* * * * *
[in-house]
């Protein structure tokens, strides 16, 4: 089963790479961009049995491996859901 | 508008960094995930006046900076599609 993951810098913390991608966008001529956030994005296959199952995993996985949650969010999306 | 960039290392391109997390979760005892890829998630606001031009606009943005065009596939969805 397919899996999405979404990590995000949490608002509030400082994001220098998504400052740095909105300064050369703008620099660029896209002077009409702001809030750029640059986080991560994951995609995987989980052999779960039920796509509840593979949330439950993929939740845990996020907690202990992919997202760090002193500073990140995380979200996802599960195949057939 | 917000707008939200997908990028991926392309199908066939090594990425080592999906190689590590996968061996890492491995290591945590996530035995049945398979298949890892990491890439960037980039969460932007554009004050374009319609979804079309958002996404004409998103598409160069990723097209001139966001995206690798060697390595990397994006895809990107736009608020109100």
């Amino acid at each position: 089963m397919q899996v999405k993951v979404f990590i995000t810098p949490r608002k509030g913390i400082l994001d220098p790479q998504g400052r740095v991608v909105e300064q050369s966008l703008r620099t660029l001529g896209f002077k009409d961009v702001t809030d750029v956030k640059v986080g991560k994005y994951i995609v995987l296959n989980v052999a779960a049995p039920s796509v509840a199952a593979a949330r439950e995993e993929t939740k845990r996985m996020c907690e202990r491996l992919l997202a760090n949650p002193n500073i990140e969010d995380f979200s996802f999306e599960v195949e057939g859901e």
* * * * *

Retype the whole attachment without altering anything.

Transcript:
[in-house]
């Protein structure tokens, strides 16, 4: 089963790479961009049995491996859901 | 508008960094995930006046900076599609 993951810098913390991608966008001529956030994005296959199952995993996985949650969010999306 | 960039290392391109997390979760005892890829998630606001031009606009943005065009596939969805 397919899996999405979404990590995000949490608002509030400082994001220098998504400052740095909105300064050369703008620099660029896209002077009409702001809030750029640059986080991560994951995609995987989980052999779960039920796509509840593979949330439950993929939740845990996020907690202990992919997202760090002193500073990140995380979200996802599960195949057939 | 917000707008939200997908990028991926392309199908066939090594990425080592999906190689590590996968061996890492491995290591945590996530035995049945398979298949890892990491890439960037980039969460932007554009004050374009319609979804079309958002996404004409998103598409160069990723097209001139966001995206690798060697390595990397994006895809990107736009608020109100």
């Amino acid at each position: 089963m397919q899996v999405k993951v979404f990590i995000t810098p949490r608002k509030g913390i400082l994001d220098p790479q998504g400052r740095v991608v909105e300064q050369s966008l703008r620099t660029l001529g896209f002077k009409d961009v702001t809030d750029v956030k640059v986080g991560k994005y994951i995609v995987l296959n989980v052999a779960a049995p039920s796509v509840a199952a593979a949330r439950e995993e993929t939740k845990r996985m996020c907690e202990r491996l992919l997202a760090n949650p002193n500073i990140e969010d995380f979200s996802f999306e599960v195949e057939g859901e």